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Life at the Globe

Life at the Globe

26 January 2019

9:00 AM

26 January 2019

9:00 AM

 
 
IN ASSOCIATION WITH THE PRINCIPAL PARTNERS OF SHAKESPEARE’S GLOBE’S 2019 SUMMER SEASON
Merian Global Investors

I quoted last week that rather Brexit-flavoured passage from John of Gaunt’s deathbed speech in Richard II — noting how it chimed with the times. I didn’t mention that the Globe’s forthcoming production, opening at the Sam Wanamaker Playhouse on 22 February, has an unusual distinction: it will be the first Shakespeare production on a major UK stage to feature a company – directed by and starring Adjoah Andoh — entirely made up of black and minority ethnic women. That adds an extra layer of irony to the play’s treatment of national identity.


Is that, as some will grumble, a politically correct anachronism? Only the very literal-minded will think so. Shakespeare’s own times chimed with our times. Immigration and the status of minority groups preoccupies us now, and it was a preoccupation then. London quadrupled in size over the course of the 16th century, and the same old tune was playing. When the price of flour went up, taxes rose and vagrancy increased: outsiders tended to get the blame. The so-called Dutch church libel of 1593, which saw an anonymous doggerel poem posted on a church door, warning immigrants to ‘fly, fly and never returne’, brought mobs of apprentices out onto the streets.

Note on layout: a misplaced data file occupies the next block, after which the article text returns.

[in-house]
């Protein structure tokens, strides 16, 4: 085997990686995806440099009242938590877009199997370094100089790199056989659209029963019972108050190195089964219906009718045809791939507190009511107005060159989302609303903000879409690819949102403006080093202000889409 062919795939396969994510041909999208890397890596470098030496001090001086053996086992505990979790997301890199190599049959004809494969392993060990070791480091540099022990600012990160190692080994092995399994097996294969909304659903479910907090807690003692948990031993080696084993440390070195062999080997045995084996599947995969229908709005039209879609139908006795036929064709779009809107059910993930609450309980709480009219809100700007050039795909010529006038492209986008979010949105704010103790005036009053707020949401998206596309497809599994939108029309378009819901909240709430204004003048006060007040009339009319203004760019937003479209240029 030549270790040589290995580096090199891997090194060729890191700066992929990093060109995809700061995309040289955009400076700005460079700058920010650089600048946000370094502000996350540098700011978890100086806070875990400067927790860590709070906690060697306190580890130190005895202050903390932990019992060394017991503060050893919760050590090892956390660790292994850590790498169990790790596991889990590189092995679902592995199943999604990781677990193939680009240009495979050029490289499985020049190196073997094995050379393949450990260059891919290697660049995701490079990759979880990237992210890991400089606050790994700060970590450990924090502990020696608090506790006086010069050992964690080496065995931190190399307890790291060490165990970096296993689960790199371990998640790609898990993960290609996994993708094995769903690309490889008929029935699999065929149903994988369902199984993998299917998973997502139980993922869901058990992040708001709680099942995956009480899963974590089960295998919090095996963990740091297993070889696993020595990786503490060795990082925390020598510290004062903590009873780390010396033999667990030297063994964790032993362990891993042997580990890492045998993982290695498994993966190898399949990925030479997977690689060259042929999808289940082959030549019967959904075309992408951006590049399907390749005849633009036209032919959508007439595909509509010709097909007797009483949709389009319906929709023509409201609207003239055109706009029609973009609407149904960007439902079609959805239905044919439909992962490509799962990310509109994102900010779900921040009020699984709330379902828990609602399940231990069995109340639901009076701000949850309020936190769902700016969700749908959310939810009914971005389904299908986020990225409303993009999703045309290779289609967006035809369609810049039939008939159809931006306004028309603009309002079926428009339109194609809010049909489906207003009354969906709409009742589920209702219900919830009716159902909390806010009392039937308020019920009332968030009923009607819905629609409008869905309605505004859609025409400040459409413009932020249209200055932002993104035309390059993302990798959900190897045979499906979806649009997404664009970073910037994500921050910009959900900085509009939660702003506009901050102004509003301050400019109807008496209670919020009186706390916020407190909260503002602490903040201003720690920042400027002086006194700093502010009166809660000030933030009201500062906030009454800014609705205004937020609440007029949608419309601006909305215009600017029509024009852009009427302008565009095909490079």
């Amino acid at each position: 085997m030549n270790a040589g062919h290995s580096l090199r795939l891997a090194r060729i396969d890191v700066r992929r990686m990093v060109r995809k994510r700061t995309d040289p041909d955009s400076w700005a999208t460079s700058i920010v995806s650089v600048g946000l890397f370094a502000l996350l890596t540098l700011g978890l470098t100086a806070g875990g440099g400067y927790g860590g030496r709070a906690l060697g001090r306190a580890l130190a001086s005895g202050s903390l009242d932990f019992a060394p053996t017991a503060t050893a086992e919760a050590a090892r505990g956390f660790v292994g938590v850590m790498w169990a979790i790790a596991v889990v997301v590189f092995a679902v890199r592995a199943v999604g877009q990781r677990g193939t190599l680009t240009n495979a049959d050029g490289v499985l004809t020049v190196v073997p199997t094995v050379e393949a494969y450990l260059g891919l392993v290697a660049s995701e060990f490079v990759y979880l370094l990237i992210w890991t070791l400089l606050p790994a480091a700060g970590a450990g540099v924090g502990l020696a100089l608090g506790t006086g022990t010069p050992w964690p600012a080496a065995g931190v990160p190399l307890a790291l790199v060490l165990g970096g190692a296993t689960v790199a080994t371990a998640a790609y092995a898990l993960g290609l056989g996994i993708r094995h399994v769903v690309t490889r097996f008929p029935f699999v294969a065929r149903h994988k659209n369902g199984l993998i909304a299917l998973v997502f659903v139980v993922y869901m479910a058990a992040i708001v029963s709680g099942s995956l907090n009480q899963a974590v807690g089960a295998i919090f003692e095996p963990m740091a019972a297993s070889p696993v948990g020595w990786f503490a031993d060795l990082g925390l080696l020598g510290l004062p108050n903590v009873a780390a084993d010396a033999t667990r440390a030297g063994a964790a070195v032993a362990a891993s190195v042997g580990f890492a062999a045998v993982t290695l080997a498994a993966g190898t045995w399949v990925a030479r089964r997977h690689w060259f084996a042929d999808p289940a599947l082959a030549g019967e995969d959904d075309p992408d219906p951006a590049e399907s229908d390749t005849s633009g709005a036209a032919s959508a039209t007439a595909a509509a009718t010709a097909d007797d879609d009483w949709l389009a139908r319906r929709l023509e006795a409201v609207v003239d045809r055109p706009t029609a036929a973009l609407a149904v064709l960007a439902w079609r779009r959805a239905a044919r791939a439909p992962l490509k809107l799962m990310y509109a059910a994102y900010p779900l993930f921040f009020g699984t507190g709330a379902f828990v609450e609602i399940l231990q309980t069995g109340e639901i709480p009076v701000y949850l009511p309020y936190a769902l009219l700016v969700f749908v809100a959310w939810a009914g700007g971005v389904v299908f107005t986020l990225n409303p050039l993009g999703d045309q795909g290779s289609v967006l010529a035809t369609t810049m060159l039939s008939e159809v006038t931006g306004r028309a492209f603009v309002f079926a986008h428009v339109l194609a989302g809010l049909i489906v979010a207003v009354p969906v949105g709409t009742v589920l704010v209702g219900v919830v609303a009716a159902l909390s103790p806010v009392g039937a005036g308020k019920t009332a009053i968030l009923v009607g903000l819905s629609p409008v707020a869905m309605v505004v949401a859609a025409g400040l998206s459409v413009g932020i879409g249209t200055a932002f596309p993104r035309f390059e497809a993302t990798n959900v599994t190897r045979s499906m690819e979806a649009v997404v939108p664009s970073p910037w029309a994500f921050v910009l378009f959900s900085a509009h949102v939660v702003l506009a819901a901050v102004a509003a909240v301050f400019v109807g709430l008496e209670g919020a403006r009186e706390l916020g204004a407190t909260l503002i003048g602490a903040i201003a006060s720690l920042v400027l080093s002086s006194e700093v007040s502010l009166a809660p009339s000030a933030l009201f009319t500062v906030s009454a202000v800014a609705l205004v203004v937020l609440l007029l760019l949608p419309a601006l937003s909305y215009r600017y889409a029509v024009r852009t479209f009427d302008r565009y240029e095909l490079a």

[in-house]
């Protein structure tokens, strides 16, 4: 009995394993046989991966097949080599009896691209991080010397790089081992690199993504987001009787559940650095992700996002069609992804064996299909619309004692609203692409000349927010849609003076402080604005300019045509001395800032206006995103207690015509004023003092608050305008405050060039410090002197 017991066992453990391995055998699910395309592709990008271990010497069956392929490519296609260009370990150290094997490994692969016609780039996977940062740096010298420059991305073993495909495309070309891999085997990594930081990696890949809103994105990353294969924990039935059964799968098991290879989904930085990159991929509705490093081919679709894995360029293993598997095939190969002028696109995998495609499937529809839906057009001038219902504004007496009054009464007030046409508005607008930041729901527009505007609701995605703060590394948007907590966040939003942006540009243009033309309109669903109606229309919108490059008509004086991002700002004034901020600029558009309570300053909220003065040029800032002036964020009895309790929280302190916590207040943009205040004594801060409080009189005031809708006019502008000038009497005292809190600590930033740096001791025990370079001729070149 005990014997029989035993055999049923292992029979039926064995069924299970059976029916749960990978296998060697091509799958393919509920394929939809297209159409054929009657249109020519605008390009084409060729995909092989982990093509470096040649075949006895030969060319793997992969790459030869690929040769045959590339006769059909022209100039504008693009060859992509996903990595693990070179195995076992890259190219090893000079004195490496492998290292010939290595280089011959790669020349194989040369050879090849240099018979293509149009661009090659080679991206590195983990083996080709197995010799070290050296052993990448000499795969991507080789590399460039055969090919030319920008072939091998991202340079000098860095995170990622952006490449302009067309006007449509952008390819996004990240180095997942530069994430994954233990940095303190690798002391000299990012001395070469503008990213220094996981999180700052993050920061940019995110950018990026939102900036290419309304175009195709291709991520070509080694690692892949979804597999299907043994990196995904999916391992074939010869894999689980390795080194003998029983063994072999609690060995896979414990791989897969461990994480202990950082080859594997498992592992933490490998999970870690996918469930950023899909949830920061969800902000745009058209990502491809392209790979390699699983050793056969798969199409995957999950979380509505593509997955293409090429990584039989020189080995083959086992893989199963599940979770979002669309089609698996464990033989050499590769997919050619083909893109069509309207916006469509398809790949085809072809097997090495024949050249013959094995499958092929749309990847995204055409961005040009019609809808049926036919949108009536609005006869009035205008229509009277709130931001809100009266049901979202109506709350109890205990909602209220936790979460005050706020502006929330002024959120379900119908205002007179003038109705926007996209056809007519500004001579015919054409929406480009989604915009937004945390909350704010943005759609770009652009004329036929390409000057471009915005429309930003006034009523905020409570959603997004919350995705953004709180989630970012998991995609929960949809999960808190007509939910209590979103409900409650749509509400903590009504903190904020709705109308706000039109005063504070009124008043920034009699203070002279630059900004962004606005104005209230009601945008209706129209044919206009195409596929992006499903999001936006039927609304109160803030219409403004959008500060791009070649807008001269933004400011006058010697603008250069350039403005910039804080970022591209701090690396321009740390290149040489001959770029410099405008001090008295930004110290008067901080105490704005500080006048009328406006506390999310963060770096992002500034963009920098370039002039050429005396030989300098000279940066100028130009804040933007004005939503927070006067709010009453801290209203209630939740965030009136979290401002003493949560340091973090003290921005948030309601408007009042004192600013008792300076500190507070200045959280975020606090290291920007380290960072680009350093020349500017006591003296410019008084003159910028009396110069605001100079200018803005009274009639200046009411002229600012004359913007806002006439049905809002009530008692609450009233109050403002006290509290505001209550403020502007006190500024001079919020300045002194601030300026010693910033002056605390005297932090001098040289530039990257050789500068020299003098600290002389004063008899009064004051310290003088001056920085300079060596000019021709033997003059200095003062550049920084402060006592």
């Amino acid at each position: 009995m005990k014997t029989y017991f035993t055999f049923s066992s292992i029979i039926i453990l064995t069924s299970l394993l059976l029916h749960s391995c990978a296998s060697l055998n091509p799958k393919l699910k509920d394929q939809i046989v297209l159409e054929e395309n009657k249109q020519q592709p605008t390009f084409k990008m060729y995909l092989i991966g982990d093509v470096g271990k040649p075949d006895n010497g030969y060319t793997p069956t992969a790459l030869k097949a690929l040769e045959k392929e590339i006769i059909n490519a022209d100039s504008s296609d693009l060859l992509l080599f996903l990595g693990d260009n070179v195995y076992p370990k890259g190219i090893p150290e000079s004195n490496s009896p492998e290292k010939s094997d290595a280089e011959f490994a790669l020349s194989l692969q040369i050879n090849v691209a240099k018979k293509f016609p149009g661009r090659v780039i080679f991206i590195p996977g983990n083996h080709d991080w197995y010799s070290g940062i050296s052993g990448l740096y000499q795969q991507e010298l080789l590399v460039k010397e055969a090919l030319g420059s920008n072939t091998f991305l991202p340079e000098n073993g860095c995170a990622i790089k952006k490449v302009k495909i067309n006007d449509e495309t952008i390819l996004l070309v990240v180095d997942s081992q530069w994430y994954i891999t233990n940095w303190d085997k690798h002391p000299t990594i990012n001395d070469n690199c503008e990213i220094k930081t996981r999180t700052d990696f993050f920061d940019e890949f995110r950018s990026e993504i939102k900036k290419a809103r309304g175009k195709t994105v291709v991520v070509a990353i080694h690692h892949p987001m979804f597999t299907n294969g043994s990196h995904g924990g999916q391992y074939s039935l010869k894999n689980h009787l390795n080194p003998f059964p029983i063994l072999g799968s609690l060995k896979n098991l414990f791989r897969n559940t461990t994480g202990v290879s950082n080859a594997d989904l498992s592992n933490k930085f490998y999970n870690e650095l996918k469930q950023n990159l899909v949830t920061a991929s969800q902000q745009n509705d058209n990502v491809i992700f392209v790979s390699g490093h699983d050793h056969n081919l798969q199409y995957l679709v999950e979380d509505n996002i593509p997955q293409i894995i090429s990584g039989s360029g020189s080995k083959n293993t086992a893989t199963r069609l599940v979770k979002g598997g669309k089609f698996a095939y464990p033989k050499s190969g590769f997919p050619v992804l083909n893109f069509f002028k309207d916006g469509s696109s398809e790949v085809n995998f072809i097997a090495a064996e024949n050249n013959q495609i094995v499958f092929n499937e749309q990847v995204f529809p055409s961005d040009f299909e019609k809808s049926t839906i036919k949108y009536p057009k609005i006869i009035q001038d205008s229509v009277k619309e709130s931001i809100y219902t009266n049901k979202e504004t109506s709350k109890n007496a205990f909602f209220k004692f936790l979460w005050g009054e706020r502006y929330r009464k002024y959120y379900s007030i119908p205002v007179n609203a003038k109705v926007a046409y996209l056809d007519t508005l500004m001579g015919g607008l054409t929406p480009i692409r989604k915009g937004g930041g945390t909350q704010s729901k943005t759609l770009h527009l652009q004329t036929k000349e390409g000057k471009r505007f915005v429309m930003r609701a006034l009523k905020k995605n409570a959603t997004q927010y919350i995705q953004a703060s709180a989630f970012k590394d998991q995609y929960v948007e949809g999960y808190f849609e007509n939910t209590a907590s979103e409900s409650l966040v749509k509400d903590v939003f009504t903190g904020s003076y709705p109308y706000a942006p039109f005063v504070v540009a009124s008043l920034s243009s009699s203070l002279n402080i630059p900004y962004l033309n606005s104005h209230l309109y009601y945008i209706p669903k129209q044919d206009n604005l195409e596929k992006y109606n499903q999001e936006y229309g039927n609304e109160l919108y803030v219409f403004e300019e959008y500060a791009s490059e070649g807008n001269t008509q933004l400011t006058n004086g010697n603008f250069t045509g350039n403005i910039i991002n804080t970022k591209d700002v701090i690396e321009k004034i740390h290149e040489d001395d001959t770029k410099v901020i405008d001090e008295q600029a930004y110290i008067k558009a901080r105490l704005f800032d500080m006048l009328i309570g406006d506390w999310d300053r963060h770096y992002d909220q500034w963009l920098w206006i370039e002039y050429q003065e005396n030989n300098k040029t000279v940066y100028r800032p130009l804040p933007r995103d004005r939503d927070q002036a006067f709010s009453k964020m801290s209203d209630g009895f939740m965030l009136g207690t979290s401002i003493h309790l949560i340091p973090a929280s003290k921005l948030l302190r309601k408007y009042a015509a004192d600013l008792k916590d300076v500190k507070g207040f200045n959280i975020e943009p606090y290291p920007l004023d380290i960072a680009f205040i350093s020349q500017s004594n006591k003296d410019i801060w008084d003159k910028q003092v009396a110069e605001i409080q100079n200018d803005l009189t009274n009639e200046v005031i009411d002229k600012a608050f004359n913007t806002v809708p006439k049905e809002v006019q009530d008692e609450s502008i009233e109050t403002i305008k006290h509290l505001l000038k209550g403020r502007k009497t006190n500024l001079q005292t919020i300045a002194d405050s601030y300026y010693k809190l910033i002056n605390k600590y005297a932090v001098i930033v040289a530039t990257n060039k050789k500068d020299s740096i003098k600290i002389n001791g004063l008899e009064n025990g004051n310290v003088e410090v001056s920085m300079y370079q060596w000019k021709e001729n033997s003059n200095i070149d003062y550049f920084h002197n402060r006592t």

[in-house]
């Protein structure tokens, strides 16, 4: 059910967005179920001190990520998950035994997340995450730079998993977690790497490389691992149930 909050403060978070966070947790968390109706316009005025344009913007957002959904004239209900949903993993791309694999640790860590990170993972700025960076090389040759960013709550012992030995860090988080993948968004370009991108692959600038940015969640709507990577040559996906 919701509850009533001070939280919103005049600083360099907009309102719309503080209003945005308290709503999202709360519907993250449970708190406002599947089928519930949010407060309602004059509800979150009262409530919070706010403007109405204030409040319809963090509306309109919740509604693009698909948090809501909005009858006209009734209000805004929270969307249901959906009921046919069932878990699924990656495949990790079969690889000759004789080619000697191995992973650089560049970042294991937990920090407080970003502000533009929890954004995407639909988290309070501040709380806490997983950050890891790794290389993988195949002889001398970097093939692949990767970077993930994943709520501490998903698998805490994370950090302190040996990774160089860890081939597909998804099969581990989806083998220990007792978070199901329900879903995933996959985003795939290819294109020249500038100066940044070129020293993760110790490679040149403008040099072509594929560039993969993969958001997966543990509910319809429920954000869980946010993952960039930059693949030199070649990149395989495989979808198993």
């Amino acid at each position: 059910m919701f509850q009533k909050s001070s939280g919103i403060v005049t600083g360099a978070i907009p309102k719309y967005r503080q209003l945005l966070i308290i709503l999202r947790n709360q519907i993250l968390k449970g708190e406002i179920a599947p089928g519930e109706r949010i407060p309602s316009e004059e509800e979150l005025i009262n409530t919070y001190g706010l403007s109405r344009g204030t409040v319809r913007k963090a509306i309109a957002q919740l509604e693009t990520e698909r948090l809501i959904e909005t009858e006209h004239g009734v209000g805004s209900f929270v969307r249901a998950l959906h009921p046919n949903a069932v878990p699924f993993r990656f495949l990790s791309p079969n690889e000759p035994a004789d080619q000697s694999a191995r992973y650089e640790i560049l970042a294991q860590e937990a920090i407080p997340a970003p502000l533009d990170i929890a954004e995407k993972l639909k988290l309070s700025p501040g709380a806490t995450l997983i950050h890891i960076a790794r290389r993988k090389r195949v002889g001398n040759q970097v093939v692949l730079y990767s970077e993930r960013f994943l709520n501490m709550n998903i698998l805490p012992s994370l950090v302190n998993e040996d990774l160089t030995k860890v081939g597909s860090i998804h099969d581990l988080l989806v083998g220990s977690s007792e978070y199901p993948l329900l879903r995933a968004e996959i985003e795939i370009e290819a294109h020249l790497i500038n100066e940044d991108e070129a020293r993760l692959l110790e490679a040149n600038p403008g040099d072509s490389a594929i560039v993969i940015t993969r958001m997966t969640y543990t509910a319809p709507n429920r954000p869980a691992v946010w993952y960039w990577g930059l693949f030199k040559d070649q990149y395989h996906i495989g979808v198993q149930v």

Shakespeare’s England was not ethnically uniform. There were relatively few black people but they were free citizens, usually in domestic service. And they were visible. Shakespeare wrote black characters, Othello being the best known. But then as now, there was more to native mistrust than bare numbers. In 1596 Queen Elizabeth, who herself had a black maidservant, issued a proclamation complaining: ‘There are of late divers blackmoores brought into this realm, of which kind of people there are allready here to manie.’

The first black actor to play Shakespeare on a West End stage, incidentally, is thought to have been the American-born Ira Aldridge (1807-67). He remains the only black actor to be honoured with a plaque at the Shakespeare Memorial Theatre in Stratford-Upon-Avon.

 
IN ASSOCIATION WITH THE PRINCIPAL PARTNERS OF SHAKESPEARE’S GLOBE’S 2019 SUMMER SEASON
Merian Global Investors


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